On Being Happy: Christmas

Whenever I try to think of times that I’m happiest, a memory from a Christmas past always comes to mind. There’s just something about Christmas that I, along with many of the world’s population, have always loved. When I was a kid it was all about the magic of Santa and his reindeer, leaving out milk and cookies in the hopes that he’d leave lots of presents. (Apart from that one year my Dad told me to leave out a glass of wine, and I wasn’t at all suspicious).


Nowadays I know that really it’s my parents who put the presents under the tree, but the magic is still there. When I was younger I was mainly excited about what I was going to get, wondering what presents Santa had ticked off my list and what surprises there were going to be, but these days I seem to find just as much joy, if not more, in giving presents to others and seeing them open them. Now that I actually earn some money, I’m able to buy some better presents than I’ve been able to in the past (the garden centre around the corner from the house used to be where most of the christmas shopping was done in my early years).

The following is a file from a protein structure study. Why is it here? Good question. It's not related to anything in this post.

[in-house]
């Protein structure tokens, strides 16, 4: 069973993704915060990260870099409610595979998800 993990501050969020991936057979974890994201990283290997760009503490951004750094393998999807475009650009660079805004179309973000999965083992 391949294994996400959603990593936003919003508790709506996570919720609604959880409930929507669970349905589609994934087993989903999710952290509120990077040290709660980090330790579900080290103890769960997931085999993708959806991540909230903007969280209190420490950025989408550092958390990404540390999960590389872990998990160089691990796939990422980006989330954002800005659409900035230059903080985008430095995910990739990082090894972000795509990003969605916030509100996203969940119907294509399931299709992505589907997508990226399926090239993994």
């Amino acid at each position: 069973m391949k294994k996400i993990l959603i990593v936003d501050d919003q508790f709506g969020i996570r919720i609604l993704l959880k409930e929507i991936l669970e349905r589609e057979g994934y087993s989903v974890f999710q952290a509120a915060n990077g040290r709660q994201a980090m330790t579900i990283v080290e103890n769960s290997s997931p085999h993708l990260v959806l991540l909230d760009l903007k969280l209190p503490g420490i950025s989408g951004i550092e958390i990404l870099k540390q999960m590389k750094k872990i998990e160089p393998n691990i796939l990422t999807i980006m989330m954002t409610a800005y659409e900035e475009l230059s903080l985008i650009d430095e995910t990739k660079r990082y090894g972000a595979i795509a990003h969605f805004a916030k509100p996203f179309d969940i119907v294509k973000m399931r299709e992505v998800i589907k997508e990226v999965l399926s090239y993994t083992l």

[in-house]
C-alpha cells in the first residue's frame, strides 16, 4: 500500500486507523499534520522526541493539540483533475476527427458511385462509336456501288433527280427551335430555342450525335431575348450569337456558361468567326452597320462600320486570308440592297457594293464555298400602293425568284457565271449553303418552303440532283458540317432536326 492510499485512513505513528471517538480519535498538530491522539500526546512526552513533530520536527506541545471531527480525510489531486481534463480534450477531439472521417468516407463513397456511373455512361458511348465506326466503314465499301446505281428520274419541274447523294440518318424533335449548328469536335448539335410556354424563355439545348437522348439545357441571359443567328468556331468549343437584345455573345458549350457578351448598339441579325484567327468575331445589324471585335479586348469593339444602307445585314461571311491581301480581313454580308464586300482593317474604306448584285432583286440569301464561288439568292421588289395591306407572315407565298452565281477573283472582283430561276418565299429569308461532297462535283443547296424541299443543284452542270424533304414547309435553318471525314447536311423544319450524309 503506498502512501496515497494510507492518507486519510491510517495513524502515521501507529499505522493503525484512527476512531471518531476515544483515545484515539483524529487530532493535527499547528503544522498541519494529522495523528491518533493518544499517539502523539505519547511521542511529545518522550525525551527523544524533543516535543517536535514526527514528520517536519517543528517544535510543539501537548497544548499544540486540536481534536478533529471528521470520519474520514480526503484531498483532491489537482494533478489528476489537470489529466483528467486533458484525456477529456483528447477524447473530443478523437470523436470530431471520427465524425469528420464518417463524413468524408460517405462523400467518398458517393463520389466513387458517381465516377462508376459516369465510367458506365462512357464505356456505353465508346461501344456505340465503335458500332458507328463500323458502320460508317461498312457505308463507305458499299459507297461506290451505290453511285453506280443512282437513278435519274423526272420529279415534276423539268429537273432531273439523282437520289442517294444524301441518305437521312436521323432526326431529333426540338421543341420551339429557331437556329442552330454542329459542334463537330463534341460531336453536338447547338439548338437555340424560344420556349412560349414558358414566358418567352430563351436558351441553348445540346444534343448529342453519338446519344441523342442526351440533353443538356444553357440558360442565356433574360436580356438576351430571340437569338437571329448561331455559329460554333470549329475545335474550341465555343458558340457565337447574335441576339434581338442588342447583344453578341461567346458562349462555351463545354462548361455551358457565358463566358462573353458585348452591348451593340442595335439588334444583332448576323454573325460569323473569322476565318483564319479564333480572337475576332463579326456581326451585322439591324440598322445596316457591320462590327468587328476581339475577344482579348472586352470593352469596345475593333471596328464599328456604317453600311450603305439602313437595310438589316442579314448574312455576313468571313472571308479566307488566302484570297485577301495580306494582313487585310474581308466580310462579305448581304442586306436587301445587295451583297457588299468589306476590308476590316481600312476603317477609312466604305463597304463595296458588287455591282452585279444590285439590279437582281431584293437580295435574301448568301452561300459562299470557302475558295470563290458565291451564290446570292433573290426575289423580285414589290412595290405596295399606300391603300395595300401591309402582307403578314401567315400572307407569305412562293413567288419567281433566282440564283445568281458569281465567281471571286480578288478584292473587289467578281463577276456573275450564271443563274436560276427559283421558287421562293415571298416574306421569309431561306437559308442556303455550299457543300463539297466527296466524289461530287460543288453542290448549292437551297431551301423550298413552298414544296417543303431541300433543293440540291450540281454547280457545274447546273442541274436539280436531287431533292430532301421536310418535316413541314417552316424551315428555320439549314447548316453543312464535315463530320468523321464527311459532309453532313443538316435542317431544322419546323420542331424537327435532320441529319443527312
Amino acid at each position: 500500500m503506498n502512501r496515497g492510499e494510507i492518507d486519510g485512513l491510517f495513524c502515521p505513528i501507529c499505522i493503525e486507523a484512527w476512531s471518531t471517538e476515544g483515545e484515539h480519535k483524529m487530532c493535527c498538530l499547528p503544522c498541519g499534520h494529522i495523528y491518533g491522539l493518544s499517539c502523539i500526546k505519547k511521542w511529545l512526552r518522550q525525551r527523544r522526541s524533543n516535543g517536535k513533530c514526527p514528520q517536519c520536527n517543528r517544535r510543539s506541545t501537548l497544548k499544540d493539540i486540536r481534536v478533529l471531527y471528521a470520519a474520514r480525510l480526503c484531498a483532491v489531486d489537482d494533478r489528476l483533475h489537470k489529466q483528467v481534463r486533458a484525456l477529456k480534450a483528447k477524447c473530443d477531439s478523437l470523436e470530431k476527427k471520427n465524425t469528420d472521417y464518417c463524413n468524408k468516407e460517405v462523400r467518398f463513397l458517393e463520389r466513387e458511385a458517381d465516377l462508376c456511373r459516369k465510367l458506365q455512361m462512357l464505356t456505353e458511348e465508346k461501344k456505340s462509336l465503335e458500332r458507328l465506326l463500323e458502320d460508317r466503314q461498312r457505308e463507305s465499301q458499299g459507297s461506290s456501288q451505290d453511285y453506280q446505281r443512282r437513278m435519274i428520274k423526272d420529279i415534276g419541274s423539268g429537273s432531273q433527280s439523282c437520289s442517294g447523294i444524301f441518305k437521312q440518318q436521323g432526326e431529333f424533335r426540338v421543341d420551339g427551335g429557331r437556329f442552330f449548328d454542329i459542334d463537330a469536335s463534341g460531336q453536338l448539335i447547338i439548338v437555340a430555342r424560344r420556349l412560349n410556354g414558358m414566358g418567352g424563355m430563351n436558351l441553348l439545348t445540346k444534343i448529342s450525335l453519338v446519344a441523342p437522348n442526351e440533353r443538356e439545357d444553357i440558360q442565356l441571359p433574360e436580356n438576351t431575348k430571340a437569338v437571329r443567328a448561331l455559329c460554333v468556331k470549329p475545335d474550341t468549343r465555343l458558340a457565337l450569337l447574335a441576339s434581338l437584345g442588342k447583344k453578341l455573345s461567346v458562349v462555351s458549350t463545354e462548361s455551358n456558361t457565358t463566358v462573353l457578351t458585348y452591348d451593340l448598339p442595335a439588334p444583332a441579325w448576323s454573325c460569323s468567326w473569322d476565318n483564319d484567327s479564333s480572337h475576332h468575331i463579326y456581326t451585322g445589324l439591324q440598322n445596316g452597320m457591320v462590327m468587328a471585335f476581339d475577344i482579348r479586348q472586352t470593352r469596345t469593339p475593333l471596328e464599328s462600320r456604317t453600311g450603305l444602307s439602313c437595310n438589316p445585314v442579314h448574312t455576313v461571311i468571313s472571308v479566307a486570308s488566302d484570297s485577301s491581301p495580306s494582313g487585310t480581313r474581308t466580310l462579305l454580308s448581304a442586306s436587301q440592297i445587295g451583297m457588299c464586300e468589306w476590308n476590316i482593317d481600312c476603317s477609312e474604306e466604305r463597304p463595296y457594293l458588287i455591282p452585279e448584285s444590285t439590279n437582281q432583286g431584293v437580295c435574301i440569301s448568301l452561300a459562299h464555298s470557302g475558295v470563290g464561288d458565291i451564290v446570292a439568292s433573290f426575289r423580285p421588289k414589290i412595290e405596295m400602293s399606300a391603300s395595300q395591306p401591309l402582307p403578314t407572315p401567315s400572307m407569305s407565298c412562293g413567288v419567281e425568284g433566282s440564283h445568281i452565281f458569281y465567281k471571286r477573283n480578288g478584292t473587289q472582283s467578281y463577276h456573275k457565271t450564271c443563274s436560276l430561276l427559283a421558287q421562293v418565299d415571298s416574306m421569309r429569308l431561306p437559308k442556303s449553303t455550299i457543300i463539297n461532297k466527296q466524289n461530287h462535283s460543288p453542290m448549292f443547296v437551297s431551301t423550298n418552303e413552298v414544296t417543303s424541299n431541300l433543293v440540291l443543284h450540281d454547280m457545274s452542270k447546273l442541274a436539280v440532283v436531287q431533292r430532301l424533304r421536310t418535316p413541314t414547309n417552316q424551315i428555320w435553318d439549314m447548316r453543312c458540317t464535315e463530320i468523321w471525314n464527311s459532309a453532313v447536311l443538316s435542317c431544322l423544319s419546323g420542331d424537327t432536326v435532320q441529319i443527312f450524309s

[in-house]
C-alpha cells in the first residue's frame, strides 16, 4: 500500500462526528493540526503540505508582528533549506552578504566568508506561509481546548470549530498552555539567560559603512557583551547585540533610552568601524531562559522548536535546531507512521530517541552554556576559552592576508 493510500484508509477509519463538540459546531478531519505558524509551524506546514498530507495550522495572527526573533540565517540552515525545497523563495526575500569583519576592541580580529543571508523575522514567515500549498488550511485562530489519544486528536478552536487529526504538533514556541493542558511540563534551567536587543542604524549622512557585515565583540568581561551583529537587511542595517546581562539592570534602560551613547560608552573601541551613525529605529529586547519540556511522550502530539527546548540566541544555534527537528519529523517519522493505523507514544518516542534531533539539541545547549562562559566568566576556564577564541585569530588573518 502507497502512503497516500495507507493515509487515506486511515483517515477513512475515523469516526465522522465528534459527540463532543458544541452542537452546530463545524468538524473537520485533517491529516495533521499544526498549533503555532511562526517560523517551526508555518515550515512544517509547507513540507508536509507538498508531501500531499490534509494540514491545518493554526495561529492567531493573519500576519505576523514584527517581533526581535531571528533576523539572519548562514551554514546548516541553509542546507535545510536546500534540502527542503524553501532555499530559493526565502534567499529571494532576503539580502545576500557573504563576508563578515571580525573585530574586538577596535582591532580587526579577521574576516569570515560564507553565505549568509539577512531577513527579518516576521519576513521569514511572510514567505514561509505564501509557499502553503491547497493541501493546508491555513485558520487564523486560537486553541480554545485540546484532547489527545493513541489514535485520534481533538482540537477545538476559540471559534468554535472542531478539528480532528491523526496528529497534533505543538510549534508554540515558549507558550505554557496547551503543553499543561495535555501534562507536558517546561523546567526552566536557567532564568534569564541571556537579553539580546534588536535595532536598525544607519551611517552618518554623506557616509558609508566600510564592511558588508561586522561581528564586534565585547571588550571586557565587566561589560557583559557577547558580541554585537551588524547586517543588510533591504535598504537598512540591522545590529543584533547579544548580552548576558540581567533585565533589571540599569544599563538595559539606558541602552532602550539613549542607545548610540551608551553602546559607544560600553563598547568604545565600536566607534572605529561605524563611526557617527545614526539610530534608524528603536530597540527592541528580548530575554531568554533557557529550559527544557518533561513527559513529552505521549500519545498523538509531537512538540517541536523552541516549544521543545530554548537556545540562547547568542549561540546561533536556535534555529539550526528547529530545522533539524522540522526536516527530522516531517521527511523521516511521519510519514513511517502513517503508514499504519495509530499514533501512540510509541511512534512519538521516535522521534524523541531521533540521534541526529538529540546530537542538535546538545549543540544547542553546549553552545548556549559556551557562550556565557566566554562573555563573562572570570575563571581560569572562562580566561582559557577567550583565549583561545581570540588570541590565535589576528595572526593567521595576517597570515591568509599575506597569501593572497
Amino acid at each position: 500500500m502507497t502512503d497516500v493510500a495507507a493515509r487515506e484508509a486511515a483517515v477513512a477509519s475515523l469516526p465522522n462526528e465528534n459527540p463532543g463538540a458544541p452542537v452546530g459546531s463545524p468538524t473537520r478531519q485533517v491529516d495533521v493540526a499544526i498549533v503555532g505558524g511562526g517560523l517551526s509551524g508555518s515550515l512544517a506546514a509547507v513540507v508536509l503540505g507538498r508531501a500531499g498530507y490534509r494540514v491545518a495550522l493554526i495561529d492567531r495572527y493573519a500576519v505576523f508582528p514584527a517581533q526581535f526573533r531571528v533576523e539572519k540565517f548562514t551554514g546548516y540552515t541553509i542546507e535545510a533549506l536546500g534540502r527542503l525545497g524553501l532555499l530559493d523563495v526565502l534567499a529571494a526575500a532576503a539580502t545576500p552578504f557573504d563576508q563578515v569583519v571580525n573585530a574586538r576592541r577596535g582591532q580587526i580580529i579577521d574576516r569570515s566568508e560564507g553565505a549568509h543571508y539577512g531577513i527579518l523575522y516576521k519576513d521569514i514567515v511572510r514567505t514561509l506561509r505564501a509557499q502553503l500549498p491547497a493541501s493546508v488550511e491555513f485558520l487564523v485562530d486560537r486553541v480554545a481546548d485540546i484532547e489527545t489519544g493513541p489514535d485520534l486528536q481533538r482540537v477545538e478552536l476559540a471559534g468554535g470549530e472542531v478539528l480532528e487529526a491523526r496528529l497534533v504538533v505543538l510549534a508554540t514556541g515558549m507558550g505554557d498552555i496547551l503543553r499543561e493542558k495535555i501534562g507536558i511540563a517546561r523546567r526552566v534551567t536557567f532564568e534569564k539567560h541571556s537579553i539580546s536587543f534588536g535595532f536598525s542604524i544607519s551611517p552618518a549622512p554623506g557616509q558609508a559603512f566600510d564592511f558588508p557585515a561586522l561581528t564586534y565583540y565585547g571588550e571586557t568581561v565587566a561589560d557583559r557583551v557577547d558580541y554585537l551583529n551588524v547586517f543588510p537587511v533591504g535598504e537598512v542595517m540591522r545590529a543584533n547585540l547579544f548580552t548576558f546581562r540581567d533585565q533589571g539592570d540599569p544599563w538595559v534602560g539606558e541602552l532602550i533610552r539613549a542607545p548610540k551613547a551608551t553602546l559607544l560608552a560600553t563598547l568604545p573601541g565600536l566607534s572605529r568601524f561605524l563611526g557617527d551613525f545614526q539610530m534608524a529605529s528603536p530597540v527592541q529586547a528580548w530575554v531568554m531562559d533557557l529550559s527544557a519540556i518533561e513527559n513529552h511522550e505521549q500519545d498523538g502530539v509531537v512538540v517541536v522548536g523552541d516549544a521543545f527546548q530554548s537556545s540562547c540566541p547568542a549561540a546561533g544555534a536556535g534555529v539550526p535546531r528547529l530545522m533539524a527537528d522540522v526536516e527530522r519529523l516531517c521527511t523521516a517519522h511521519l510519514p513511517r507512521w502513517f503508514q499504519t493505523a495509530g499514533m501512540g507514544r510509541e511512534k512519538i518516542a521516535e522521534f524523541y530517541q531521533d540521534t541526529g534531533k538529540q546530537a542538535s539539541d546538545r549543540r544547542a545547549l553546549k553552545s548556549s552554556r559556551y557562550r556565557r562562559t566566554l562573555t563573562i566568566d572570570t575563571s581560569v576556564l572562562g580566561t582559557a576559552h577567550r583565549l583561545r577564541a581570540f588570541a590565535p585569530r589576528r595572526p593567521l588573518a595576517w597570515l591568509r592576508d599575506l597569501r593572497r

And although Christmas Day is where it all happens, it’s the build up that really gives me a spike in happiness. Yes, work now has the Christmas hours in place and I very nearly had to work Christmas Eve, but nothing beats that first chocolate from the advent calendar, or when you start playing Christmas music. Before December, I’m not a huge fan of Christmas displays or music – once Halloween has passed, it’s sort of alright, but come December everything Christmas is fair game.


The first piece of Christmas cake, the first mince pie, present wrapping, Christmas parties, decorations, putting up the tree – everything is just filled with so much joy (apart from the last minute shoppers who plague our stores and near-attack retail staff in their panicked frenzy of being unprepared despite the fact that Christmas is on the same day every year). Once again the videos of cats attacking Christmas trees appear, and we stuff our faces with copious amounts of food. I normally start off pretty blasé about it, but then I realise it’s November and I’ve wrapped all my presents and watched Elf three times.

Yet it’s not happy for everyone. For many people Christmas isn’t a time of happiness and love, to which I try to check my privilege and remember everyone else at this time of year. And of course there are changes every year – like the fact that this is the first Christmas we’ll have without my Grandma and, although we’re all together and will undoubtedly have a lovely holiday, it’s tough going into it with that absence.

It’s a time of giving, a time of family, a time of happiness. One that I look forward to every year and one that I grieve every time we have to take the lights down. So, wherever you are and whoever you might be, I hope you have a wonderful Christmas or, if you don’t celebrate it, a lovely holiday and New Year.